Perhaps the chicks were saving that for the kids.
Little chirping sounds coming from a small hole in one of the eggs greeted us when we entered the classroom Monday morning.
It truly was a wonderful thing to experience. I never imagined that a chicken would start chirping before it was completely hatched. Here was a little creature pecking away at her shell, all the while chirping her entrance into the world.
We were all captivated when the first chicken came out of its shell Monday afternoon. It was all wet and sickly looking. We wondered if she would make it. Then we wondered how such a big chick fit into such a small egg.
Later that night I stopped in to find another chick had hatched. We called those two our preemies because they were born a day early.
From Monday night to Tuesday morning, four more chicks hatched. When the seventh one hatched Tuesday as school was getting ready to begin, it was very interesting to observe the behavior of the chickens.
The ones who had hatched early seemed to be poking and pecking and chirping at the eggs that hadn't hatched yet.
Beth A. Bubacz, extension educator for 4-H Youth Development, told me to tell my students that those chickens were calling to their unhatched friends, encouraging them to come out and join the hatched ones.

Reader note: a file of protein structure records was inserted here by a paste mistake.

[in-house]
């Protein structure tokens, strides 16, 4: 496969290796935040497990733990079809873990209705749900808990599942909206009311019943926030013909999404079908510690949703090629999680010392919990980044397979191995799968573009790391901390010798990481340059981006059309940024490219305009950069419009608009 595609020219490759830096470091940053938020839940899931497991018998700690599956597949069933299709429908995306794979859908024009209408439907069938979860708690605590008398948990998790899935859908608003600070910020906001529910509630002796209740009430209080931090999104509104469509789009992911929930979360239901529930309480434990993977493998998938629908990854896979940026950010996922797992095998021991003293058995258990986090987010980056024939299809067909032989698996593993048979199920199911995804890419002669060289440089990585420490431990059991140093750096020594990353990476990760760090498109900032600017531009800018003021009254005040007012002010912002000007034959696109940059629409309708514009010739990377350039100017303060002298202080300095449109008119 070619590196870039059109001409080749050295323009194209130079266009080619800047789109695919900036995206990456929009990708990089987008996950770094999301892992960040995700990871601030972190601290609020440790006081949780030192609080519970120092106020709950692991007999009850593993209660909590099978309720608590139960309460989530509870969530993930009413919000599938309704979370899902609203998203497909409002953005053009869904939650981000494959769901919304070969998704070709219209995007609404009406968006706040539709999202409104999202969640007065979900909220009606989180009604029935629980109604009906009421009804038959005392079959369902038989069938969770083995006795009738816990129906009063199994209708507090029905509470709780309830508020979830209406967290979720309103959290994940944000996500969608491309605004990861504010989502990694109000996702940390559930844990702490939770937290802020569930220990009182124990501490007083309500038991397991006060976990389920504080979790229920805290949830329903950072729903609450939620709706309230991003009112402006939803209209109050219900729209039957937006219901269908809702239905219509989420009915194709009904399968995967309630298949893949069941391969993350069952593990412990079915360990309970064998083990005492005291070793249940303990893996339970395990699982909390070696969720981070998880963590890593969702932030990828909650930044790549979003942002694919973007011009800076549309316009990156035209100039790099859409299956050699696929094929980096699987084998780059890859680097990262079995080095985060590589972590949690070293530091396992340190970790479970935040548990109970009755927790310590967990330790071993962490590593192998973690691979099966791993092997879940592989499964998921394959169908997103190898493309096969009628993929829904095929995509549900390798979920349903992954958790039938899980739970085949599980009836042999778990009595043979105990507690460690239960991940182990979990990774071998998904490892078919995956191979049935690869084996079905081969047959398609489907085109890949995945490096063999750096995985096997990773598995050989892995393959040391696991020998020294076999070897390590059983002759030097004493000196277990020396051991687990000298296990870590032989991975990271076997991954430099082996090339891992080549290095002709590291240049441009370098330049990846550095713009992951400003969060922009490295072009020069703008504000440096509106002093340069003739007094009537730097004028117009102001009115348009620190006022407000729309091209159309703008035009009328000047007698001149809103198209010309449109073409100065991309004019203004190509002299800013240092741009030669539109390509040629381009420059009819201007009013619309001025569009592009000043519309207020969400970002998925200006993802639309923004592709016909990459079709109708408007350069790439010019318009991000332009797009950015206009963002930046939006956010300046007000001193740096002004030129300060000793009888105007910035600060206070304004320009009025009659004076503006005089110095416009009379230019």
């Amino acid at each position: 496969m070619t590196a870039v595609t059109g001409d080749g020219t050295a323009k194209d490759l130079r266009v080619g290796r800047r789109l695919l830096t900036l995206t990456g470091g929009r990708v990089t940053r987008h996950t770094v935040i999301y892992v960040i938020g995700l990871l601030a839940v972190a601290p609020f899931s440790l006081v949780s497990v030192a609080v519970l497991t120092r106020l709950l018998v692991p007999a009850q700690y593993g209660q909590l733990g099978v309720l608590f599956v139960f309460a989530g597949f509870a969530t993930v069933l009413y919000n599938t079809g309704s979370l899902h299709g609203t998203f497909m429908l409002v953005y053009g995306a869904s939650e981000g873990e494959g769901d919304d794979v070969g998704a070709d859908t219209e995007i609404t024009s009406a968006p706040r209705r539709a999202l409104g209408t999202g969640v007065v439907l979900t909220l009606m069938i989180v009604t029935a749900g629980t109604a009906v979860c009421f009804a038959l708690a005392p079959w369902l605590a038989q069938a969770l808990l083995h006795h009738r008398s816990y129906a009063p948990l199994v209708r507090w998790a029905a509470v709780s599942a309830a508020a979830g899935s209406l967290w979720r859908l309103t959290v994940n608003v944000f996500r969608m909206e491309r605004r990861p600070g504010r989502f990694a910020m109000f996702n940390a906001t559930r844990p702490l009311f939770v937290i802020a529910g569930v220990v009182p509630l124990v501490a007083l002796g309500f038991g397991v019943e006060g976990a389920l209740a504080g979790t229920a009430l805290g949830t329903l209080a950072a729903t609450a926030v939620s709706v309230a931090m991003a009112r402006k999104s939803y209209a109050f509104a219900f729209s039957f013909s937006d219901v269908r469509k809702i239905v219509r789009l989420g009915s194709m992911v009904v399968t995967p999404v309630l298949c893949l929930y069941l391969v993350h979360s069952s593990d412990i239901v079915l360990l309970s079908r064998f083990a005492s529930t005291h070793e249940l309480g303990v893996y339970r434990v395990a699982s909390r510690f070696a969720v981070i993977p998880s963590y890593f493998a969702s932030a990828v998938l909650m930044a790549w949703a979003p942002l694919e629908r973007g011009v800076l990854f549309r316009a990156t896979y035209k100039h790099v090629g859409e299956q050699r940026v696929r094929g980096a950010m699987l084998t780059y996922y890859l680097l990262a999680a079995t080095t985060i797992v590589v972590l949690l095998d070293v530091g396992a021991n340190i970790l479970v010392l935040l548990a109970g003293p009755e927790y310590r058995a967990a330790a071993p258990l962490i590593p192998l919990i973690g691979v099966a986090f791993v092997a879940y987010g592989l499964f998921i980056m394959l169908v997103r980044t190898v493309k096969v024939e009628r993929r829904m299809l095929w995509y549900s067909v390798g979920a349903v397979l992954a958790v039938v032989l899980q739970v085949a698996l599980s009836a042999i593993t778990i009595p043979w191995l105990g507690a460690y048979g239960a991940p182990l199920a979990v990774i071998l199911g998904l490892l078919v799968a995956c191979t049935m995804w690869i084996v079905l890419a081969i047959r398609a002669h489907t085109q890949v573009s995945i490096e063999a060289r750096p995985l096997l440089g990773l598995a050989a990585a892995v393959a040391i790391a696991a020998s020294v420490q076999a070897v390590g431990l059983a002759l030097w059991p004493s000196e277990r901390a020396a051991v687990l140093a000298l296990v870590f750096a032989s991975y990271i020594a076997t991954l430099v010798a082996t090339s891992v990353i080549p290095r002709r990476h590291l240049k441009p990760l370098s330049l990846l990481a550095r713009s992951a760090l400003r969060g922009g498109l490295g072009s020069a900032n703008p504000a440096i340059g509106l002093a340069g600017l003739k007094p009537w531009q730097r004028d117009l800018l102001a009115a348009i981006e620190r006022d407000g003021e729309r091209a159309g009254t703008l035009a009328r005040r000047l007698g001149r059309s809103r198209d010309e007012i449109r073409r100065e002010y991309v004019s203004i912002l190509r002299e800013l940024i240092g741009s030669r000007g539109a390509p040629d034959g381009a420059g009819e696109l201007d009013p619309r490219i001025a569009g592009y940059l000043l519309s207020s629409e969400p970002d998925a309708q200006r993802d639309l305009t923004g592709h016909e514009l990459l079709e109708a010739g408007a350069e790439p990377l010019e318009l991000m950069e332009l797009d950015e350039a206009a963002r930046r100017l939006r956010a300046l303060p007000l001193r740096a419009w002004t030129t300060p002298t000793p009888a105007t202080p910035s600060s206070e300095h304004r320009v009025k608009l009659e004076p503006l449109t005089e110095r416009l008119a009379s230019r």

When the first chicks that had hatched seemed dry enough on Tuesday afternoon, we transferred them from the incubator to the brooder, a heated shelter for raising young fowl. Our brooder is an empty fish aquarium with a clip-on reading light.
After the eighth chick hatched Tuesday afternoon, the older ones seemed to be picking on the younger one, nudging, pecking and prodding him to get up and move. (It wasn't enough that he had hatched. Now his friends wanted him to be active, as well.) My students didn't like to see the bigger ones picking on the smaller one, but I explained that they were just trying to help. Chickens are tired and wet when they are born, but if they move around a bit, it helps them to dry off.
We'll certainly miss these little guys when they each go to a good home next week, but we are thankful to have had this opportunity to see a miracle of life unfold before our eyes.
These adorable creatures were made possible through the Embryology in the Classroom program offered by Maryland Cooperative Extension Service for grades two through eight.
Teachers can express an interest by completing a form. The training cost is $5, which includes the usage fee for the incubator, feeder, waterer, curriculum, poster, receiving eggs and starter feed.
For more information about the program, call Bubacz at 301-791-1404 or e-mail her at firstname.lastname@example.org.
Lisa Tedrick Prejean writes a weekly column for The Herald-Mail's Family page. Send e-mail to her at email@example.com.